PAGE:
What's New in Sports Medicine
Department of Orthopaedics, University of Virginia, 400 Ray C. Hunt Drive, Suite 330, P.O. Box 800159, Charlottesville, VA 22908-0159, USA.The Journal of Bone and Joint Surgery (Impact Factor: 4.31). 01/2010; 92(1):250-63. DOI: 10.2106/JBJS.I.01478
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ABSTRACT: We propose a new reverse "Y"-plasty graft for use in anterior cruciate ligament (ACL) reconstruction that involves double tibial tunnels and a single femoral tunnel. With this technique, the hamstrings were used as autografts and fixed separately with bioabsorbable interference screws (group A) or Endobuttons (group B) in femurs. A prospective series of 63 patients underwent primary reconstruction of the ACL; all procedures were performed by the same surgeon. Group A included 35 patients (22 male, 13 female), with a mean age of 25.5 (17-40) years, who were followed up for 28.5 (12-48) months. Group B included 28 patients (17 male, 11 female), with a mean age of 24.3 (18-38) years, who were followed up for 29.5 (12-46) months. Lysholm, International Knee Documentation Committee (IKDC) and Larson scoring were used to compare the therapeutic effects experienced at the knee. Lysholm scores were 93.26±2.67 (group A) and 93.81±2.42 (group B); Larson scores were 91.91±2.29 (group A) and 92.81±2.39 (group B); IKDC scores were 93.89±1.88 (group A) and 94.15±1.77 (group B). None of the scoring differences between groups were statistically significant (T(1)=0.849, P(1)=0.399, T(2)=1.506, P(2)=0.137, T(3)=0.560, P(3)=0.578). The Lachman test was negative in 46 patients (90.2%) and 51 knees, including 25 (89.3%) of the 28 knees in group A and 21 (91.3%) of the 23 knees in group B. Negative Pivot shift was present postoperatively in 49 knees of 51 patients (96.1%), including 27 (96.4%) of the 28 knees in group A and 22 (95.7%) of the 23 knees in group B. All of the patients in both groups achieved full extension and at least 135° of knee flexion. This novel technique involves the creation of double tibial tunnels and a single femoral tunnel. In the tibia, there was a bone bridge, ranging from 2 to 3mm, between the two bundles, which are tensioned at different degrees of flexion to maintain the stability of the knee. In the femur, the grafts were fixed with bioabsorbable interference screws or Endobuttons. The outcomes show that normal function and joint stability were achieved in both groups, as compared with preoperative measurements. Although the outcomes in group A (grafts fixed with the bioabsorbable interference screws in the femur) was better than those observed in group B (grafts fixed with Endobuttons), there was no statistical difference between the groups.The Knee 03/2012; 19(2):78-83. DOI:10.1016/j.knee.2010.10.010 · 1.70 Impact Factor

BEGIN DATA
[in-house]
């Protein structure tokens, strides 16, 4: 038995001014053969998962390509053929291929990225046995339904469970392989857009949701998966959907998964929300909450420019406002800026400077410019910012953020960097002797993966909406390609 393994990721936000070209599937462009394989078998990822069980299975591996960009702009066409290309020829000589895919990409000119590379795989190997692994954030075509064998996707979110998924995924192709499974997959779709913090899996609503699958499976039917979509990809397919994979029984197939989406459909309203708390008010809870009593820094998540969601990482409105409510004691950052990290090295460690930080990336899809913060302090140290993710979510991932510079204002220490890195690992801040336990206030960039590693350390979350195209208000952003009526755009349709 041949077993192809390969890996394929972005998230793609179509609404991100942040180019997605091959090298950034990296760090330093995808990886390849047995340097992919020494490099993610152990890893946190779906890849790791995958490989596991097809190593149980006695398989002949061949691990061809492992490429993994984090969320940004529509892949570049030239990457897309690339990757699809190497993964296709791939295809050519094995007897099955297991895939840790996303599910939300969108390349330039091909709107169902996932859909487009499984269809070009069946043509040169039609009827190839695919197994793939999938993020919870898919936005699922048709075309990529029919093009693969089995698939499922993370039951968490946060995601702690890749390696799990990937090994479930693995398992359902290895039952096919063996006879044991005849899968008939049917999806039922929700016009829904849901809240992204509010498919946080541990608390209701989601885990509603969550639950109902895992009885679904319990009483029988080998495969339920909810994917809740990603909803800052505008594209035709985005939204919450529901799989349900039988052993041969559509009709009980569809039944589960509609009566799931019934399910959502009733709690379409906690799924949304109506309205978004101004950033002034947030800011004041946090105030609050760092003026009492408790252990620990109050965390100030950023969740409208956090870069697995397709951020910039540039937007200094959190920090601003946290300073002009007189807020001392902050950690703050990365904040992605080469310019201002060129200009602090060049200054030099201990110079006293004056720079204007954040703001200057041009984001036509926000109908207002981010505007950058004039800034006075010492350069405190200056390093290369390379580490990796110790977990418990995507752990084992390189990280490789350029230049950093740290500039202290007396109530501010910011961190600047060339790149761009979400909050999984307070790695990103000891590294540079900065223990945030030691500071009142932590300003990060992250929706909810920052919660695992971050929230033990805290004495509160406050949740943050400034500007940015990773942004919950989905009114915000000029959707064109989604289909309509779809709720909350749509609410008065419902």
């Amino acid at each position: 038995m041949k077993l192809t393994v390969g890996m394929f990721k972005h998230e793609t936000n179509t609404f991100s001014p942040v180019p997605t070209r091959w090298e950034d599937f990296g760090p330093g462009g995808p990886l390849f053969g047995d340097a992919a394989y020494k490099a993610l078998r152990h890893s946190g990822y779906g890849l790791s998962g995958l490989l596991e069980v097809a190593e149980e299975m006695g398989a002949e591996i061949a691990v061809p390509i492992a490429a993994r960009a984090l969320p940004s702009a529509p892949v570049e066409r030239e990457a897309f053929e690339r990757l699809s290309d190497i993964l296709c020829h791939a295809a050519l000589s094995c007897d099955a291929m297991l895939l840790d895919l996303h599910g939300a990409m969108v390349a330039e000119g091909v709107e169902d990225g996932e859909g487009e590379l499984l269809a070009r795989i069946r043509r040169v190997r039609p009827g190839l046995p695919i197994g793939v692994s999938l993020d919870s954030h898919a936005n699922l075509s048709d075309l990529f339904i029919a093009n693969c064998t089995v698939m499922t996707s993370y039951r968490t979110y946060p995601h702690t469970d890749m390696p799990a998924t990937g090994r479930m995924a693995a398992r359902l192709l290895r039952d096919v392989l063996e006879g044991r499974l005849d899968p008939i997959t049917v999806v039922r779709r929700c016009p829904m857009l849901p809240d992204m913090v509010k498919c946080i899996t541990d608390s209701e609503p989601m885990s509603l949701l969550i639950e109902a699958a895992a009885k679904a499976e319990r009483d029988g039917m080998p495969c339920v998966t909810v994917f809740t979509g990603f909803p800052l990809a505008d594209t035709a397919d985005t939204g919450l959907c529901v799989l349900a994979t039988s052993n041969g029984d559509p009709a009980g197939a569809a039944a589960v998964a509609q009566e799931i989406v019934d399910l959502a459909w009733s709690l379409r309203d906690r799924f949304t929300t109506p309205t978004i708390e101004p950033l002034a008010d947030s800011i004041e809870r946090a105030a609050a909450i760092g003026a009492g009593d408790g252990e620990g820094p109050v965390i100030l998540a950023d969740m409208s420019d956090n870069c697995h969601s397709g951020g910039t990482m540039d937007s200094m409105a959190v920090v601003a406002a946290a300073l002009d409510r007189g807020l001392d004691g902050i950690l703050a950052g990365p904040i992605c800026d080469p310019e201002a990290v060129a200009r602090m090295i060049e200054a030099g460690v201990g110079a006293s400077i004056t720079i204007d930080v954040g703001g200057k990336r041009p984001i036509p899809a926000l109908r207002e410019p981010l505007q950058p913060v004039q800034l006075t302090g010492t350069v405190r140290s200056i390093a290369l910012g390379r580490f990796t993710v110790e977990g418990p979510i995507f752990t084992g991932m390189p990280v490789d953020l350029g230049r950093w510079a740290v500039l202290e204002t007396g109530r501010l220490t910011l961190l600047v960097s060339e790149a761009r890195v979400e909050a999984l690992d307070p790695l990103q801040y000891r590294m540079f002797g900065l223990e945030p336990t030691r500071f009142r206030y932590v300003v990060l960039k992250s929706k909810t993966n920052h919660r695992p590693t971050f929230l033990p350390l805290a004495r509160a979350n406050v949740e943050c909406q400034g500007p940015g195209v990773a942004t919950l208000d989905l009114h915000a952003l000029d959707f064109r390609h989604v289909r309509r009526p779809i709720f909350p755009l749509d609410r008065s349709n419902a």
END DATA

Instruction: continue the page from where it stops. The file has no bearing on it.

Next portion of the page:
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ABSTRACT: Multiple ligament-injured knees are a heterogeneous group of knee injuries that lack a clear consensus on optimal treatment. Current areas of controversy include optimal timing of surgery, ligamentous repair vs reconstruction, and combined vs staged procedures. In addition, multiple open, arthroscopic, and arthroscopic-assisted techniques exist for repair and reconstruction of the injured stabilizers of the knee.Many open posterolateral corner reconstruction techniques have been described, and this article represents the first description of an arthroscopic technique for repair of an avulsed popliteus tendon. This was performed with a standard anterolateral portal in addition to anterior and posterior superolateral portals. Nonabsorbable sutures were passed through the avulsed popliteus tendon in an outside-in technique using a suture shuttle. The nonabsorbable sutures were threaded though a tibial Beath pin, which was then passed through the prepared popliteus footprint and brought out medially. The final position of the popliteus was confirmed arthroscopically, and the sutures were tied medially over a screw post with a washer.Arthroscopic popliteus repair has many possible advantages. Because the popliteus tendon insertion is intracapsular, open repair necessitates a capsulotomy, with the potential for complications such as postoperative wound drainage, intra-articular sinus formation, infection, and stiffness. Arthroscopic repair may avoid these complications. The current case was performed in conjunction with an open but extracapsular posterolateral corner repair. Further experience with this technique is required to determine its safety and efficacy.Orthopedics 06/2012; 35(6):e973-6. DOI:10.3928/01477447-20120525-46 · 0.98 Impact Factor
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